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Rob Stockley

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Rob Stockley last won the day on January 2 2018

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About Rob Stockley

  • Rank
    Hive Management


  • Swarm Collection Area
    Carterton and Wairarapa
  • Business name
    Strong Point Ltd
  • DECA Holder
  • Beekeeping Experience
    Hobby Beekeeper
  • Business phone
  • Business email


  • Location
    Carterton, Wairarapa

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  1. Feral bees? When managed bees evolve tolerance for varroa then we might see feral bees. I would focus on managed bees not feral.
  2. Yes, but the problem would be proving it. Linking the loss directly to the offender.
  3. I've trialled double queen hives as FD QE FD QE then supers. They don't appear to fight through a single excluder.
  4. I inspected one recently. Five frame FD NUC transfered into a ten frame box. Bees doing really well and no disease. I despaired at the state of the brood frames sold to this poor beginner. Munted comb, loads of drone brood. Clearly culled frames flogged off to the first sucker to come along. Clearly no pride taken in the quality of the NUC. Fortunately the beek has joined our club and will get support to cycle those frames out quickly.
  5. Just catching up on this. Great reporting. Very interesting reading. Just a thought regards robbing. You described these hives as strong and yet they were robbed. Strong hives don't tend to get robbed. If you were inexperienced I'd suggest you had over estimated their strength. You're not inexperienced so perhaps something else is going on. Maybe the defining trait in these bees is low aggression. If they are less inclined to rob other hives then their opportunity to bring varroa back to the colony is also less. With fewer new varroa arriving the viral load on the colony should be more stable and the bees' better able to fight off infection. Lower agression might also mean less likely to defend themselves and consequently more likely to be robbed. Just thoughts. Unqualified thoughts at that.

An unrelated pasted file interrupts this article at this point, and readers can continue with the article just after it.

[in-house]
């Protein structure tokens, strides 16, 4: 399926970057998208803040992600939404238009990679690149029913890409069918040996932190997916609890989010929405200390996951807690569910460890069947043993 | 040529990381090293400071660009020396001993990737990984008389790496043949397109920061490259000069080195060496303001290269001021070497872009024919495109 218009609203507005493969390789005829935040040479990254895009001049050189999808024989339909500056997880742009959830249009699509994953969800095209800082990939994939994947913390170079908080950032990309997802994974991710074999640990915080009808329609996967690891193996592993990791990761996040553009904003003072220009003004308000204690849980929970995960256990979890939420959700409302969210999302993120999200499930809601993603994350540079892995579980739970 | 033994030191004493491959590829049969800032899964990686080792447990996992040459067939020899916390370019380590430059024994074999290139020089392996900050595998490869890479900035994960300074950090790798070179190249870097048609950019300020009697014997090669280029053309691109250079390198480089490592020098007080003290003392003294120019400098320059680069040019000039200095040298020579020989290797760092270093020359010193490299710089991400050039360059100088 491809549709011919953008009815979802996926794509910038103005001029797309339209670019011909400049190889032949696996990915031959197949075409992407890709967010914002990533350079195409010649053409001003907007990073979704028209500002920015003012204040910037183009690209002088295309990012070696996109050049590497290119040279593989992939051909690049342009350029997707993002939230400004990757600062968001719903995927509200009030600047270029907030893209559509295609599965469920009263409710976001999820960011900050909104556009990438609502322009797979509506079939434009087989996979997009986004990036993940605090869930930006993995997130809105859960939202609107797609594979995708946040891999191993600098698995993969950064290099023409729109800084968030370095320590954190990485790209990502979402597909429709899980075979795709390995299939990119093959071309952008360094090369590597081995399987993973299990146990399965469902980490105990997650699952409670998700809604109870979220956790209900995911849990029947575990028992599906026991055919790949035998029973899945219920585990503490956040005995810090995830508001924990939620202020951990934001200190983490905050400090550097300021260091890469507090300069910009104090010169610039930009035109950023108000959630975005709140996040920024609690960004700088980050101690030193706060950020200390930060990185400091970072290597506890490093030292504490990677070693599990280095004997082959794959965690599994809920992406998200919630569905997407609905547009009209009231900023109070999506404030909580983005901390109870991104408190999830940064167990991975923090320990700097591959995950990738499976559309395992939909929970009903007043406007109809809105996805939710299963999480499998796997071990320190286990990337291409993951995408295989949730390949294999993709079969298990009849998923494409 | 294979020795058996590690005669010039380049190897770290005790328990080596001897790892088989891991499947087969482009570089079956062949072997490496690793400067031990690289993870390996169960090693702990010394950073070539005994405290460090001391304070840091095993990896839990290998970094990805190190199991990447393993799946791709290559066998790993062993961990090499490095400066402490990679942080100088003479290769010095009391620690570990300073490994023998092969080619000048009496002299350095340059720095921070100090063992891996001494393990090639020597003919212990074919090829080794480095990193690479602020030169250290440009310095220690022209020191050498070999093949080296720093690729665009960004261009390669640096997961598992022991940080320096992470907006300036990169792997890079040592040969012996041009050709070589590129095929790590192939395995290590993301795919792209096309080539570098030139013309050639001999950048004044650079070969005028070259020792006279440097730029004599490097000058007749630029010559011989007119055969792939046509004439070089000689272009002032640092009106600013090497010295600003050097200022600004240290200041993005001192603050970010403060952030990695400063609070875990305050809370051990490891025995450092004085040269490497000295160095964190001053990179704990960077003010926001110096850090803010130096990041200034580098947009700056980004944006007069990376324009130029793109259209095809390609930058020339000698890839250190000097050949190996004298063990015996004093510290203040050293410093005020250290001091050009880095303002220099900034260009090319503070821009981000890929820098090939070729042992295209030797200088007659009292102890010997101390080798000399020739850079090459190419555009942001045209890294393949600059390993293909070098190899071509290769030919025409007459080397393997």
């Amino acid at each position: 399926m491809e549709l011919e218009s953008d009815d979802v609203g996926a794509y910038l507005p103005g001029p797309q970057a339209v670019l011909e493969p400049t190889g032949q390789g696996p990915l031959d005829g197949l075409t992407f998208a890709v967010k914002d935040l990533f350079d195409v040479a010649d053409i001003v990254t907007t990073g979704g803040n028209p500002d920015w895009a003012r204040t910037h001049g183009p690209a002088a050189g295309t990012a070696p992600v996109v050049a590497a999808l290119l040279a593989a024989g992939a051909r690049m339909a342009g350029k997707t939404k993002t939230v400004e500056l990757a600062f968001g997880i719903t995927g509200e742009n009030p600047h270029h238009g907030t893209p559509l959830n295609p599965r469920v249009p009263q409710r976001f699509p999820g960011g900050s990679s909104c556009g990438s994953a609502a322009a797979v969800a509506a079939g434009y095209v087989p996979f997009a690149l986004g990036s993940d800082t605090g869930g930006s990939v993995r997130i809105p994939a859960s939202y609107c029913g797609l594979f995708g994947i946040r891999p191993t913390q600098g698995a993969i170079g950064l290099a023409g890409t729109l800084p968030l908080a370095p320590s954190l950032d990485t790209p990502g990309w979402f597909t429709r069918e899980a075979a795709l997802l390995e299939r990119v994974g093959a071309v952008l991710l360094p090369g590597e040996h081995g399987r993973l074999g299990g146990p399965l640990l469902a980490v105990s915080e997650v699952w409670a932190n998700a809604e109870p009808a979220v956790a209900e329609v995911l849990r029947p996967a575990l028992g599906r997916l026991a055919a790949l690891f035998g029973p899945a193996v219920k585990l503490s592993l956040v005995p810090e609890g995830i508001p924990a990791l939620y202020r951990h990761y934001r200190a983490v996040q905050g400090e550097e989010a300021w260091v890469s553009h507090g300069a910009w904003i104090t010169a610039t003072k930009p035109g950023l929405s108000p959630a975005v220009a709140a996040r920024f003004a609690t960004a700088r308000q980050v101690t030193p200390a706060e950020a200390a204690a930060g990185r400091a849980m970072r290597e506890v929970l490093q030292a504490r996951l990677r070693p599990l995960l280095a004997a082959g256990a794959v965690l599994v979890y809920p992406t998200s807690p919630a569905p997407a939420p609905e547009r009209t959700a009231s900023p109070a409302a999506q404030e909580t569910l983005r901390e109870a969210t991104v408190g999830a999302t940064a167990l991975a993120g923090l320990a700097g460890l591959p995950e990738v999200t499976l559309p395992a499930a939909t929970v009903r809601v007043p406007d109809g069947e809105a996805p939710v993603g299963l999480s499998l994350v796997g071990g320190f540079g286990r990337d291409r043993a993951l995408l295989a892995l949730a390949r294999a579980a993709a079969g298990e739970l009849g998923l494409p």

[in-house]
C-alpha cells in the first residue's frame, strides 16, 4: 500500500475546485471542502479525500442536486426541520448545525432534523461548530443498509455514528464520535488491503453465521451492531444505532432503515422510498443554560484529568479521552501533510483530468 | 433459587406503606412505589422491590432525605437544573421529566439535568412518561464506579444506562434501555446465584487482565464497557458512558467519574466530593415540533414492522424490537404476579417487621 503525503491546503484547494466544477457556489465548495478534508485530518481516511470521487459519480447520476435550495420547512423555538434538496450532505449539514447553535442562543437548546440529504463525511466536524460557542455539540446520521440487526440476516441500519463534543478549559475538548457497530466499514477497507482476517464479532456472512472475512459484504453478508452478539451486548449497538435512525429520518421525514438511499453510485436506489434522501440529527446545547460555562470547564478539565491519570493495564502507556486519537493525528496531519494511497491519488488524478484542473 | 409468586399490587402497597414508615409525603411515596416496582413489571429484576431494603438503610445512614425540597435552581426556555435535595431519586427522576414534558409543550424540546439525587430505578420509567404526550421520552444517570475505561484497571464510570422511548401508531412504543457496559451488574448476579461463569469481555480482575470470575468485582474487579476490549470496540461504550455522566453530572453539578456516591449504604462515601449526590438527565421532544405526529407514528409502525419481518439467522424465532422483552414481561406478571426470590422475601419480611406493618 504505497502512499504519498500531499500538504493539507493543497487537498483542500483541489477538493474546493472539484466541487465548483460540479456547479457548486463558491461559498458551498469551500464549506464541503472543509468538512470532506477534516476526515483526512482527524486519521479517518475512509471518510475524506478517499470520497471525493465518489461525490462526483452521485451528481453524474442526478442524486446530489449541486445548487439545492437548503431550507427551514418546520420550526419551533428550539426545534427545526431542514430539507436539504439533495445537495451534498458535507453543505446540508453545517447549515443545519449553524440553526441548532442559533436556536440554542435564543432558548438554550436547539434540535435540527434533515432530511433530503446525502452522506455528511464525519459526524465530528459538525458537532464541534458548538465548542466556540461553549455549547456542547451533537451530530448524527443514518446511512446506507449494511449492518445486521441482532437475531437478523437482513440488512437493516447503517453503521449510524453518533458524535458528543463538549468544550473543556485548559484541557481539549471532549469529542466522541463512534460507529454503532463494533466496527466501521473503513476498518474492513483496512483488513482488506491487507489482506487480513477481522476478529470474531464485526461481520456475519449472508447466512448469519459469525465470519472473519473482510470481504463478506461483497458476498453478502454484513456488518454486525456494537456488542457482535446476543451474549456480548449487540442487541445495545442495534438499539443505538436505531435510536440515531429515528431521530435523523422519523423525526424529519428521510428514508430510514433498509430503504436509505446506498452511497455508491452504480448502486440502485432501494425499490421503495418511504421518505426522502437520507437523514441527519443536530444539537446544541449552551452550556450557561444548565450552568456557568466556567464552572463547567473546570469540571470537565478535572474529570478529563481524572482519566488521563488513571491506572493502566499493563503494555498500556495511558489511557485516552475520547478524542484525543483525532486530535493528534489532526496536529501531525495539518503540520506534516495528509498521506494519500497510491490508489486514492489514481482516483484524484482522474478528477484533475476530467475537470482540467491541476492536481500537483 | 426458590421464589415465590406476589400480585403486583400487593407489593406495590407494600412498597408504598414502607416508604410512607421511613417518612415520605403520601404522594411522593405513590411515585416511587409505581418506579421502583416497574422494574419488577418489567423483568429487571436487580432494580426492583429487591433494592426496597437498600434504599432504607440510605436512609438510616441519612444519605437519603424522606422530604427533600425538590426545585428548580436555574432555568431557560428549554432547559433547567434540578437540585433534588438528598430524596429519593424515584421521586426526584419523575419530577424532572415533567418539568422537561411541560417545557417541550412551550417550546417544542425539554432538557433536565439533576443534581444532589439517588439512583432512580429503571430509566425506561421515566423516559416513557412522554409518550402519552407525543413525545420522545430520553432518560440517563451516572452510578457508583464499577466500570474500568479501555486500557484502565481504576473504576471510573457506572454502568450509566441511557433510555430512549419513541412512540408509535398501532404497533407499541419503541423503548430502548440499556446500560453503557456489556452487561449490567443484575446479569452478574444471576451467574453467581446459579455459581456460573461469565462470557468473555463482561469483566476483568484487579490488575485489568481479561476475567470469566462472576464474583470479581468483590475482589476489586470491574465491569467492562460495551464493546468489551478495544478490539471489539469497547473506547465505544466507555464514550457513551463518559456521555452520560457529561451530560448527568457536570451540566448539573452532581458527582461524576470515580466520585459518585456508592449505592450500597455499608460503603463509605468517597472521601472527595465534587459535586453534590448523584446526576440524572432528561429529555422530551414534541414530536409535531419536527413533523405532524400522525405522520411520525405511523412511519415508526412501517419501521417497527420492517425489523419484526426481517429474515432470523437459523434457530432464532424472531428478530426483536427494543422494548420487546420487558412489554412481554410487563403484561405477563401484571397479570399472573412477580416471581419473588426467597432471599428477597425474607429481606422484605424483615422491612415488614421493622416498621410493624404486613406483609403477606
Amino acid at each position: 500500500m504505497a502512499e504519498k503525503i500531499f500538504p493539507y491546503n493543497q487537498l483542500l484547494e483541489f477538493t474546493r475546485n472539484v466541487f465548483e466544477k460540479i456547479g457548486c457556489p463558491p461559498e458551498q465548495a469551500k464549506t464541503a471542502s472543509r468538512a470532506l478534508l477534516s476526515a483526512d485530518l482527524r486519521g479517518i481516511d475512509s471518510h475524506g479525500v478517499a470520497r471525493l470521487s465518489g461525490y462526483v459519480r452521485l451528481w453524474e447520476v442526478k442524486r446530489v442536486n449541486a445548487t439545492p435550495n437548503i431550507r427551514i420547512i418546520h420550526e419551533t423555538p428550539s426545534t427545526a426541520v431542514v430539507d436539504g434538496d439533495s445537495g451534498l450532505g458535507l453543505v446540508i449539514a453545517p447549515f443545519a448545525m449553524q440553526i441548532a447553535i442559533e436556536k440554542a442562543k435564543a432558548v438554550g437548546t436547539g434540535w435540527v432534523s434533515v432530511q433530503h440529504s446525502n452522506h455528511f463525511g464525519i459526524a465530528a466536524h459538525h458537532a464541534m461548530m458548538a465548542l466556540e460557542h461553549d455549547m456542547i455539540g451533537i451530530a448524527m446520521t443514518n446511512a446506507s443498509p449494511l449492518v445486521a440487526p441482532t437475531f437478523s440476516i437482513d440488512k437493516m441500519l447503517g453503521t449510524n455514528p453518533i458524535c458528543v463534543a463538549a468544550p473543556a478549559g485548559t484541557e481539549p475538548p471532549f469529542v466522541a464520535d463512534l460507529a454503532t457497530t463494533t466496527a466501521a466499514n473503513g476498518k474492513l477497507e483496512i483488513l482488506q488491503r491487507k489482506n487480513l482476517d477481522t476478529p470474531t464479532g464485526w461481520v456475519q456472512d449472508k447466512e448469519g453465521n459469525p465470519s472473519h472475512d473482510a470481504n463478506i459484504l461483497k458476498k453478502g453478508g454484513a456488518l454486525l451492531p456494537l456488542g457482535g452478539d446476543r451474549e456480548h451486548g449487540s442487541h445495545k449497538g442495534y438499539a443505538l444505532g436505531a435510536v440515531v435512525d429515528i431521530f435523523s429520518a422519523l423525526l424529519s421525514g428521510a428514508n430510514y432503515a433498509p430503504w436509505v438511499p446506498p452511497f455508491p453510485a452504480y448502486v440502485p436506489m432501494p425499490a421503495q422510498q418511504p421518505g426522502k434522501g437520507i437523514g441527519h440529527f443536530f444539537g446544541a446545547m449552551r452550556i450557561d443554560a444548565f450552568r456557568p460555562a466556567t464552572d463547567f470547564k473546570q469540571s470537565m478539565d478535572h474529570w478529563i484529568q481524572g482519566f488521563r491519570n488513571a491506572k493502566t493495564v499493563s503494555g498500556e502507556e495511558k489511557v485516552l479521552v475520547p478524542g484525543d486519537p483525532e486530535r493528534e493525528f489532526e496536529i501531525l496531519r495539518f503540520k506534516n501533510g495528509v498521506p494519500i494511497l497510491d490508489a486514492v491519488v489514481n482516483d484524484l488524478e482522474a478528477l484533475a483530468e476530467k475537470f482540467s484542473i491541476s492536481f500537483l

6. Proximity to competing apiaries also has a massive effect on crop.
  7. Same as anything else that is abandoned on public land. Eventually the regional authority contracts someone to remove and dispose. They may seek cost recovery if the owners can be identified.
  8. The rule should apply differently when the hives are abandoned. Consider if someone establishes a maimai on your property with permission then abandons it later. You're not obliged to leave it there indefinitely until they come back to remove it. They cede ownership when they abandon it. You don't like it, you tear it down, end of. If the landowner has made reasonable attempt to have the hives maintained or removed but the owner refuses then they are abandoned. They become property of the landowner for destruction or disposal as they see fit. In law I expect there are some formal notifications but regardless you can't leave stuff on someone else's property indefinitely without permission.
  9. I don't aspire to be an AP2 because I don't expect to acquire the experience to be credible inspecting commercial hives. It shouldn't matter, but to me it does.
  10. It's all on the AFB website in the menu under policy documents. http://www.afb.org.nz/Websites/nzafb/images/AFB Policy 001A.pdf
  11. I'm not implying anything. I thought AP2s were few in number and usually semi-retired commercials. You suggested that "most commercials" are AP2s. That implies to me a much larger number drawn from a pool of very busy beekeepers. Although I'd be surprised if many AP2s hadn't done time as a commercial beekeeper at some point in their careers.
  12. I would have thought most commercials are too busy to be AP2s. Shows how little I know. Great news if they're finally getting AP2 numbers up.
  13. As you pull each brood frame give it a half-shake. Field bees will take flight while nurse bees will hang on.
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